BBC producer Stuart Hughes lost part of his right leg after stepping on a landmine in northern Iraq.
Stuart, 31, has returned to Cardiff, where he has been fitted with an artificial leg.
In part 15 of his fortnightly BBC News Online diary, Stuart charts his recovery.
Ian Rimell was awarded the British Empire Medal for his work
There has been no shortage of horrific incidents during the war in Iraq but last week saw a sickening new low in the conflict.
Last week, Ian Rimell, a 53-year-old British mine clearance expert working for the Mines Advisory Group (MAG), was travelling with an Iraqi colleague along a main road towards Mosul when their vehicle was ambushed.
Mr Rimell, a recipient of the British Empire Medal, who was married with three grown-up children, was shot dead.
His colleague, Salem Ahmed Mohammed, was critically injured.
I have seen the vehicles that MAG deminers travel in.
They are clearly marked with highly visible stickers.
I am in no doubt that if a MAG demining team had reached the Northern Iraqi town of Kifri before I did, I would not have lost my leg
I cannot believe their jeep was mistaken for a military vehicle.
I had never met Mr Rimell but I was well aware of his work and deeply shocked by his murder.
I became a patron of MAG largely because of its long-standing and unswerving commitment to clearing the minefields and ammunition dumps of Northern Iraq - the area where I was injured by a mine in April.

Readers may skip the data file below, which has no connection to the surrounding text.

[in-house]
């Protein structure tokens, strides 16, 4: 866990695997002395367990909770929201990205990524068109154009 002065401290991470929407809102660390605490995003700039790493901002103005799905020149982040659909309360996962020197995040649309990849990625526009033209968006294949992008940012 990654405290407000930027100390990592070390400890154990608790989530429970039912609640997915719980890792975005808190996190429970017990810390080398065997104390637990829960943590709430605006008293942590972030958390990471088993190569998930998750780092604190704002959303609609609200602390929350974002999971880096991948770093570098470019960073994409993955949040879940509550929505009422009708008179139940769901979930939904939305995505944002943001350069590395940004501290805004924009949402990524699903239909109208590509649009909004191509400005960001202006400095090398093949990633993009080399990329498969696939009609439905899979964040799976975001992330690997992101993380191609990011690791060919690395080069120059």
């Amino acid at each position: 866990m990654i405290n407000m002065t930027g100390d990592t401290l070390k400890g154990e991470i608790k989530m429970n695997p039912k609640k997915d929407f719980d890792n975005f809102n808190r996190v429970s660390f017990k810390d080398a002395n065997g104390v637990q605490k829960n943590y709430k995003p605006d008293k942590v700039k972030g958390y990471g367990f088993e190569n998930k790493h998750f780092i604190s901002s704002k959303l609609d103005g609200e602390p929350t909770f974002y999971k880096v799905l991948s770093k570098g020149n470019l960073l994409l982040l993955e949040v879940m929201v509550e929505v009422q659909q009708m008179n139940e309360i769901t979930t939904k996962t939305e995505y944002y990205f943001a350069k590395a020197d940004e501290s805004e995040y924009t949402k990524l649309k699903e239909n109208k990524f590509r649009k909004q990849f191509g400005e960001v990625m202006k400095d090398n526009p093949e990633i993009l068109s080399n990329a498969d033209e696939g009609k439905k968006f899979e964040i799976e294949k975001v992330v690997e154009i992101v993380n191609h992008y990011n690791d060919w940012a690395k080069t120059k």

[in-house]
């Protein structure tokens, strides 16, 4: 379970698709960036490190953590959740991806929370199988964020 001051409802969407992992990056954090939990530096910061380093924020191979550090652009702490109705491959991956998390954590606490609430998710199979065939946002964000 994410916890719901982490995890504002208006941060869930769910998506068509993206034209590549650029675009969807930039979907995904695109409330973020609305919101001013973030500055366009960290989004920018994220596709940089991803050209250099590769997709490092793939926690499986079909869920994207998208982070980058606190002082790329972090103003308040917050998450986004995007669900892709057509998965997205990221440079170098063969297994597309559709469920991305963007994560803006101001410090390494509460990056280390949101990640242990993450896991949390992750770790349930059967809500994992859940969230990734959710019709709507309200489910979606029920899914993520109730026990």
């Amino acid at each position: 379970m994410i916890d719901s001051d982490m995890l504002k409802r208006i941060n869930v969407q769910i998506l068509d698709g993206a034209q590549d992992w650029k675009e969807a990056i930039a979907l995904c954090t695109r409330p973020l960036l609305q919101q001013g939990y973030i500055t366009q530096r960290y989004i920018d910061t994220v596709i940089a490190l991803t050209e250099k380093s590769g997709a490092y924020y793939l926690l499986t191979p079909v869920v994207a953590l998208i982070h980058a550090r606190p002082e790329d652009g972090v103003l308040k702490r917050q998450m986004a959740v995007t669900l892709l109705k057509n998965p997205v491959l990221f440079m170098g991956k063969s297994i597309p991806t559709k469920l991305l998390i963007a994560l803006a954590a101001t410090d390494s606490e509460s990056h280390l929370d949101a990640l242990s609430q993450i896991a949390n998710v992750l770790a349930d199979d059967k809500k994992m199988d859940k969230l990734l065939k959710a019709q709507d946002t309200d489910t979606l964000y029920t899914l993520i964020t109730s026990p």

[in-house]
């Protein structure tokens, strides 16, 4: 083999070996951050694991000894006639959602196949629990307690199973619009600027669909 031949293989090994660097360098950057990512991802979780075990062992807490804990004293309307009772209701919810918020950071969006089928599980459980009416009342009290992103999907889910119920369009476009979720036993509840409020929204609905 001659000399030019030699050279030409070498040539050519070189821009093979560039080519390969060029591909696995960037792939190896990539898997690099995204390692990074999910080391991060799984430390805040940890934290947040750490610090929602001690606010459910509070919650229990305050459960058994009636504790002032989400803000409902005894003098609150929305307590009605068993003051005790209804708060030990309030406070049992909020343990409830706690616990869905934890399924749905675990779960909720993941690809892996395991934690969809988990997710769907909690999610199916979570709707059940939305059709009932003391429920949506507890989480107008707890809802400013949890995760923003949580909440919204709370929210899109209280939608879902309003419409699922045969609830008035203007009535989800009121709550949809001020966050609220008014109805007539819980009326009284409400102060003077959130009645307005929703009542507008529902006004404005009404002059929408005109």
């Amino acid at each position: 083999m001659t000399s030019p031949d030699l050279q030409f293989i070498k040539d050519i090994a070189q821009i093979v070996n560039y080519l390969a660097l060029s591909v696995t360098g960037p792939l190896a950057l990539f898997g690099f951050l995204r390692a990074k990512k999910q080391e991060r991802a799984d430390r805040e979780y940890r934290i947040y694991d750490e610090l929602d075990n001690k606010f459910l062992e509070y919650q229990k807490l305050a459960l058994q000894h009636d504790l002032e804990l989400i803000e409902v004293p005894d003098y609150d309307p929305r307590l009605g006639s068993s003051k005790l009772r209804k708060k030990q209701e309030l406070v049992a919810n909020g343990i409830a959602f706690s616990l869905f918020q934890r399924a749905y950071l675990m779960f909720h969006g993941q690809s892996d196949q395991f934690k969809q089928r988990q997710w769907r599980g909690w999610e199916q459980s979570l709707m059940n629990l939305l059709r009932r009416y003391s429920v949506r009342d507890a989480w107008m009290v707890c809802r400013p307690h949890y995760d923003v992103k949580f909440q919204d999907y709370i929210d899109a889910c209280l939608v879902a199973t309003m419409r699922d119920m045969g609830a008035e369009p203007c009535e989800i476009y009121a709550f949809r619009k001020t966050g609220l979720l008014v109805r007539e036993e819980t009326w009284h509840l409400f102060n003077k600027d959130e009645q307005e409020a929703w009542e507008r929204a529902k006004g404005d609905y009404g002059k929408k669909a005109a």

MAG teams have been working in the area every day since 1992, surveying mined areas, clearing the ground, training local staff to become deminers and educating people about the dangers of mines and unexploded bombs.
Stuart has become a patron of the Mines Advisory group
I am in no doubt that if a MAG demining team had reached the Northern Iraqi town of Kifri before I did, I would not have lost my leg.
After the attack on the United Nations compound in Baghdad, MAG decided to continue its work in Iraq, even though some other humanitarian agencies chose to pull out.
Their work, they believed, was too important not to continue.
But now that work is in jeopardy.
MAG is reviewing its operations in the region, looking at how it can continue its vital mission to free communities of the scourge of landmines while still ensuring the safety of its staff in an increasingly volatile environment.
Any scaling back of MAG's operations in Northern Iraq will have one simple, predictable result - more people will be killed and maimed by landmines and unexploded ordnance.
The people who will suffer will not be the coalition forces but ordinary Iraqi men, women and children who have to live with the daily threat of landmines.
I have learnt from personal experience the devastating effects that landmines cause.
They inflict physical and psychological injuries that can take many years to recover from.
Ian Rimell - and the hundreds of other MAG employees in Northern Iraq - chose to risk their lives to try to prevent others from falling victim to mines in the way I did.
My over-riding hope is that their bravery and commitment is not undermined by the senseless actions of cowardly murderers.